Director Brad Anderson proved his mettle with indie hits like Session 9 and The Machinist, as well as the critically acclaimed thriller Transsiberian, demonstrating he can craft a dark and effective psychodrama. So what went wrong with Vanishing on 7th Street? Critics felt that the film’s Twilight Zone-esque story was effective at times, but that it also lost its novelty ? and narrative thrust ? as the plot progressed. Hayden Christensen, Thandie Newton, John Leguizamo, and Jacob Latimore play survivors of a rapture-like citywide blackout that seemingly evaporates all of Detroit’s citizens, leaving only their clothes behind. As the four stragglers unite at a bar to plan their next course of action, they discover that the darkness itself is the culprit of all the supernatural goings on. While Anderson does an admirable job setting the mood and basking in the atmosphere of the movie, critics felt that too many questions went unanswered, leading only to an unsatisfying conclusion to a film they felt was more style than story. If you’re a fan of the director’s previous movies, this one may work for you, but at 51% on theTomatometer, it’s not going to please everyone.

ESPN Films: 30 for 30 Limited Edition Collector Set

For fans of both sports and cinema, ESPN’s 30 for 30 series is a godsend. To celebrate the network’s 30th anniversary, the Worldwide Leader commissioned 30 prominent filmmakers to each direct a one hour film about a particular sports-related subject. The result is a remarkable collection that should appeal to both sports fans and cineastes (a few of the movies played at prominent festivals). The series’ killer lineup includes new movies from Barry Levinson, John Singleton, Barbara Kopple, and even Phoenix Suns star Steve Nash; the films cover such fascinating subjects as Muhammad Ali’s late career, the rise of fantasy sports, and the colorful history of the United States Football League. ESPN Films: 30 for 30 Limited Edition Collector Set contains all 30 films, plus deleted scenes, introductions from the filmmakers, and extended interviews.

Five Deadly Venoms – Blu-Ray

If you’re either a kung fu or hip-hop enthusiast, then you’re already familiar with the film that spawned a thousand Wu-Tang Clan references. Five Deadly Venoms is one of the classic Shaw Brothers martial arts films sampled in various places on the Staten Island rap supergroup’s iconic debut album, and for good reason: Five Deadly Venoms‘s focus on various kung fu styles fit perfectly with the Wu-Tang’s collection of eccentric personalities. The story is relatively straightforward: the master of the “Poison Clan” is dying, and he suspects that some of his former pupils, each one a specialist in a specific animal-based kung fu style, are planning to lay claim to the fortune the clan has amassed. To stop them, the master sends his last pupil to seek out the others and stop the masterminds behind the scheme. Now, did Five Deadly Venoms have to be put on Blu-Ray? Probably not, as part of the movie’s charm is its old-school feel. On top of that, there’s very little information on what special features, if any, are included. But if you simply want to own the movie in high definition, well, this would be the time to pick it up.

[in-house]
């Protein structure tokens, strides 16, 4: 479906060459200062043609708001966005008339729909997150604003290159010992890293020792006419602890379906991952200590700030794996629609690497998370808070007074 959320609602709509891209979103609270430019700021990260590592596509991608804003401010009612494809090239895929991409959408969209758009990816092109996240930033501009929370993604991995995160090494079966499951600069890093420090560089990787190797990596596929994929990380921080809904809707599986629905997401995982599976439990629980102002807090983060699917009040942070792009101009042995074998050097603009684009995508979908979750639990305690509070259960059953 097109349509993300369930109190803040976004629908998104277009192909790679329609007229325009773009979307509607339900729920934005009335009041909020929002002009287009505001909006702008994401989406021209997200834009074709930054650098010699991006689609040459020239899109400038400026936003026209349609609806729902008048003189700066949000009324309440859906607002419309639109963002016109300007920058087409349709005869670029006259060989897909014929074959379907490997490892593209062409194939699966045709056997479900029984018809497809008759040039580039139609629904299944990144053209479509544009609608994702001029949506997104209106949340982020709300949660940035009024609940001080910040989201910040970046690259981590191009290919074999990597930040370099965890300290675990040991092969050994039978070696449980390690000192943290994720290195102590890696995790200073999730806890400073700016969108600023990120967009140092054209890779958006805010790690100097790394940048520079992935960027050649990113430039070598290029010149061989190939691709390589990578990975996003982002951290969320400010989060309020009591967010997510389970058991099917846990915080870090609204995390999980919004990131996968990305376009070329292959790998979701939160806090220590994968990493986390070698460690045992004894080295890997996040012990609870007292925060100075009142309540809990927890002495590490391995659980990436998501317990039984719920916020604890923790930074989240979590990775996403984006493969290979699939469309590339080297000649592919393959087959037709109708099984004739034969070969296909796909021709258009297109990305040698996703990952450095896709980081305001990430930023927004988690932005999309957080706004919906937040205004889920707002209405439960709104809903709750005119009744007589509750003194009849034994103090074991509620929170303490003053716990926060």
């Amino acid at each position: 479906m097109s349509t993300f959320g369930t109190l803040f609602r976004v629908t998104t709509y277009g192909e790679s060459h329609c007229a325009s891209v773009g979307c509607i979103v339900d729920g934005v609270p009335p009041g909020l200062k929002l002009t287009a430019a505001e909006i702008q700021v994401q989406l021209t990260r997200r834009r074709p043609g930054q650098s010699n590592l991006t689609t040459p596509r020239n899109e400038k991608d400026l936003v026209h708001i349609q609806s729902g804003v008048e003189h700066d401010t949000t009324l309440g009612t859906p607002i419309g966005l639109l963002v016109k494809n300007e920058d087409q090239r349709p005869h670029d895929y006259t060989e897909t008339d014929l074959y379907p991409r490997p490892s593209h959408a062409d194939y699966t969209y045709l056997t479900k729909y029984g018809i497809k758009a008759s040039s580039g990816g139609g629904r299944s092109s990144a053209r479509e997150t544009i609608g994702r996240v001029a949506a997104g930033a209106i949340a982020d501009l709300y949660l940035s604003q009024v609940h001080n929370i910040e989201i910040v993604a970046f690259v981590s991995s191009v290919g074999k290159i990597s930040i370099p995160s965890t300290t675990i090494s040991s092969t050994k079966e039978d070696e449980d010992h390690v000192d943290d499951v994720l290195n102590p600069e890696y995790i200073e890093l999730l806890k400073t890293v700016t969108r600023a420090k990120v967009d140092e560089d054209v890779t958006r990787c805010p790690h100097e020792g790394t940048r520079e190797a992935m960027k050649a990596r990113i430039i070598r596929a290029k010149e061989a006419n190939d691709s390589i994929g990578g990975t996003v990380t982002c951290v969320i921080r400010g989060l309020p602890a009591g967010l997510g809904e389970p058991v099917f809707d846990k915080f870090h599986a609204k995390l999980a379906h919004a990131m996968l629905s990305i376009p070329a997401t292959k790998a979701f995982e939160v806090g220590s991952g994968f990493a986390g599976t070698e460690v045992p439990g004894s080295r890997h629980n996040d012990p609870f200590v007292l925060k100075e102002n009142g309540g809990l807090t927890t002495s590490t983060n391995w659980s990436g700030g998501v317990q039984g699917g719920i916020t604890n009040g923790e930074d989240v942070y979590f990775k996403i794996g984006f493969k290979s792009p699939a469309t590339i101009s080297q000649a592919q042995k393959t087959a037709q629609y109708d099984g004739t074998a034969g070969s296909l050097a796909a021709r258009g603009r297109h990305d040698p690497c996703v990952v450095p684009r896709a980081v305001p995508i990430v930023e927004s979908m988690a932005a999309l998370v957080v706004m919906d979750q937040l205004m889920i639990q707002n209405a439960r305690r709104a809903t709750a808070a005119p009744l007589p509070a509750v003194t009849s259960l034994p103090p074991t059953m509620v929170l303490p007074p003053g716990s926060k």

Diabolique – Criterion Collection


The work of Henri-Georges Clouzot is often compared to that of Alfred Hitchcock — a flattering association, to be sure, but one that doesn’t quite do this legendary Frenchman’s pitch-black, politically-minded thrillers justice. Quentin Tarantino name-checked Clouzot’s paranoid classic Le Corbeau in Inglourious Basterds, and The Wages of Fear remains one of the best slow-burn action flicks ever. However, Clouzot’s rep as a master of suspense was solidified with Diabolique, which featured a twist ending that scared the pants off international audiences six years before Psycho. In Diabolique, the wife and mistress of an autocratic boarding school headmaster team up to murder him ? but their plan quickly goes awry when they can’t find his body. The new Criterion Collction edition features a sparkling transfer of the film, plus interviews and commentary with Clouzot scholars and the movie’s original theatrical trailer.

The Hustler – 50th Anniversary Blu-Ray


Paul Newman won his one and only Best Actor Academy Award for his portrayal of Fast Eddie Felson in Martin Scorsese’s 1986 film The Color of Money, but the roots of the character were sown decades prior in Robert Rossen’s 1961 classic The Huslter, for which, ironically enough, Newman was also nominated for the same award. Based on the Walter Tevis novel of the same name, The Hustler, which co-starred Jackie Gleason, Piper Laurie, and George C. Scott, was a commercial and critical success, and found its place among the most celebrated American films to date. For those unfamiliar, the story revolves around an ambitious pool shark (Newman) who challenges an old pro (Gleason) and loses everything he’s got, forcing him to strike out on his own, compromise his ideals, and learn some hard lessons about life in the process. It’s a darker role for Newman than many were used to seeing, but his nuanced performance in The Hustler displayed the kind of range that would make Newman a leading man for decades to come. The brand new 50th Anniversary Blu-Ray features many of the same extras found on the DVD Special Edition, but also includes Fox career retrospectives for Newman and Gleason, as well as a radio interview with Walter Tevis.